Shoplifting and Theft

Shoplifting and Theft Crimes Defense Lawyers

Have you been charged with shoplifting, petty theft or grand theft in the San Jose Bay Area courts?

Theft is the unlawful taking of someone else’s property with the intent to deprive the owner of the property permanently. Theft may be charged as a misdemeanor or felony having serious consequences, including jail, prison, fines and restitution to the victim.The consequences of any type of theft charges could be very serious.  Most theft offenses are also considered crimes of moral turpitude and can have a significant effect on immigrants who have not naturalized.

If you are involved in a theft, an experienced criminal defense lawyer will be able to assist you in determining the proper steps to follow. Hire San Francisco Criminal Defense Attorney, Ginny Harjot Walia, to represent you.

What are Petty Theft or Grand Theft Charges?

The crime of theft varies based on the context of the theft, the location of the crime, the value of the goods stolen, and other specifics. In general, there are two classifications of theft, based on the value of goods stolen, recognized by the criminal justice system: petty theft and grand theft. The exact value of goods at which a petty theft becomes grand theft is $400.  If aggravating circumstances were relevant to the crime or the value of stolen goods exceeds the statutory amount, the crime may be increased to a felony grand theft charge.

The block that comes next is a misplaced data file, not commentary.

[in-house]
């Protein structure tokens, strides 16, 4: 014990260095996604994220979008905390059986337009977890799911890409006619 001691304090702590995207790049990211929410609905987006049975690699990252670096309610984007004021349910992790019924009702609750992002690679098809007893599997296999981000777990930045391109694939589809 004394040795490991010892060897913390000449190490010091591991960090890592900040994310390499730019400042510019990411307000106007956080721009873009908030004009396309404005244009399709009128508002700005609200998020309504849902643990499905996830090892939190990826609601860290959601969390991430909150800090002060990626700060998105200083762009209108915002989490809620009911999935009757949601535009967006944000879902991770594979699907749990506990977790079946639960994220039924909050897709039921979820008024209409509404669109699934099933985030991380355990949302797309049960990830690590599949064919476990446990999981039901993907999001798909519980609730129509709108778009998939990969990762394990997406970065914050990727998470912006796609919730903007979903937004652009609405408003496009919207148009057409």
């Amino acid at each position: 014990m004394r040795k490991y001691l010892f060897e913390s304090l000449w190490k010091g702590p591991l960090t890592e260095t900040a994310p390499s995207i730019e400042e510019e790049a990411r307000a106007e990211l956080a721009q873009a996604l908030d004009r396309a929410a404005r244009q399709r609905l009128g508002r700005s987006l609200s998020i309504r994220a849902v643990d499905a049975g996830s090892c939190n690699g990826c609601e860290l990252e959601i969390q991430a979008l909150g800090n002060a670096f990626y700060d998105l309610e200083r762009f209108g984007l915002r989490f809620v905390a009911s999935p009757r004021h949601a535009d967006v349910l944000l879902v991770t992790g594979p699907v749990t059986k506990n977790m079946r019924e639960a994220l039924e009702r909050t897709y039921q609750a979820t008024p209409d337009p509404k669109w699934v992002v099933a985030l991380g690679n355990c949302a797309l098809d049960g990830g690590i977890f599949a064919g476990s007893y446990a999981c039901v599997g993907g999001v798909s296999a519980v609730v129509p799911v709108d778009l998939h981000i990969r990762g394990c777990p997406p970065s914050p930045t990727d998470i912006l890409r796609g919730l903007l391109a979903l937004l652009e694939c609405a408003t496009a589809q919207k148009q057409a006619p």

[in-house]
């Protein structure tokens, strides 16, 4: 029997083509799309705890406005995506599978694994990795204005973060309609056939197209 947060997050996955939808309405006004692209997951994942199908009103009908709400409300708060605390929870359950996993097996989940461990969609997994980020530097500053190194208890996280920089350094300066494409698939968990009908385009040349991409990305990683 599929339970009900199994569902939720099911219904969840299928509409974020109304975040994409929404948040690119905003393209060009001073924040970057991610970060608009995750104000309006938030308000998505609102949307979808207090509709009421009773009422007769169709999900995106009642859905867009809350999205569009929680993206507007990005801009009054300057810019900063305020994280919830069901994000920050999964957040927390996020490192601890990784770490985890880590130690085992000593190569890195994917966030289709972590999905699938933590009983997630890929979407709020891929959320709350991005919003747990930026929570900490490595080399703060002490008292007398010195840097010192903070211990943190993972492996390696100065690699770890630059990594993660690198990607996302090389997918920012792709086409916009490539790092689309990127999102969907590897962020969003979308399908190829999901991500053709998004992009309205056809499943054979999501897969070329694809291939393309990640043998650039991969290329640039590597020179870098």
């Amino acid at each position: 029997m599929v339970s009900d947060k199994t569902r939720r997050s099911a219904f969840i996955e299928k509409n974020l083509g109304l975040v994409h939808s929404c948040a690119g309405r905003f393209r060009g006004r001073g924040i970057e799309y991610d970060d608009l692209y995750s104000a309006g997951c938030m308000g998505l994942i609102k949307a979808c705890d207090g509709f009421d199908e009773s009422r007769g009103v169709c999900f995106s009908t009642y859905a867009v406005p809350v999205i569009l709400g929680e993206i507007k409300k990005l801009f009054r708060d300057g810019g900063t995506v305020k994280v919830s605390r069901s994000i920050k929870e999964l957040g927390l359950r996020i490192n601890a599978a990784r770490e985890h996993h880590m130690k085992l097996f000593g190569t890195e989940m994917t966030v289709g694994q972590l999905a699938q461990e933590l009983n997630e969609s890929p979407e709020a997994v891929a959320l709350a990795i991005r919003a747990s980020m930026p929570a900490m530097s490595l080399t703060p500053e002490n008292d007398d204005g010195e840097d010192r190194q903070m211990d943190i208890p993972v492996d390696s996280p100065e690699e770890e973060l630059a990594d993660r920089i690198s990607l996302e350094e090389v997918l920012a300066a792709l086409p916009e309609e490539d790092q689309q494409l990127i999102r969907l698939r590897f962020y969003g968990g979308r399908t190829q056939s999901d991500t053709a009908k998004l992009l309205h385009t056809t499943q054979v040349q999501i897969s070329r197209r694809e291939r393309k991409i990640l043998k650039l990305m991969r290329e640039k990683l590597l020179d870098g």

What are the consequences of Felony Grand Theft Charges?

A felony theft charge is considered a serious offense which is punishable by more than one year of incarceration. In general, theft crimes involving the threat or use of force and/or a weapon are considered felony offenses and can also be charged as robbery charges.

While white-collar crimes are typically non-violent crimes, this type of theft is often regarded as a felony crime. In addition to serving jail or prison time upon conviction of a theft crime, the offender may also be required to pay a fine, serve a probation or parole term, perform community service, and more. A person who commits theft against another is often required to compensate the victim for their losses and suffering.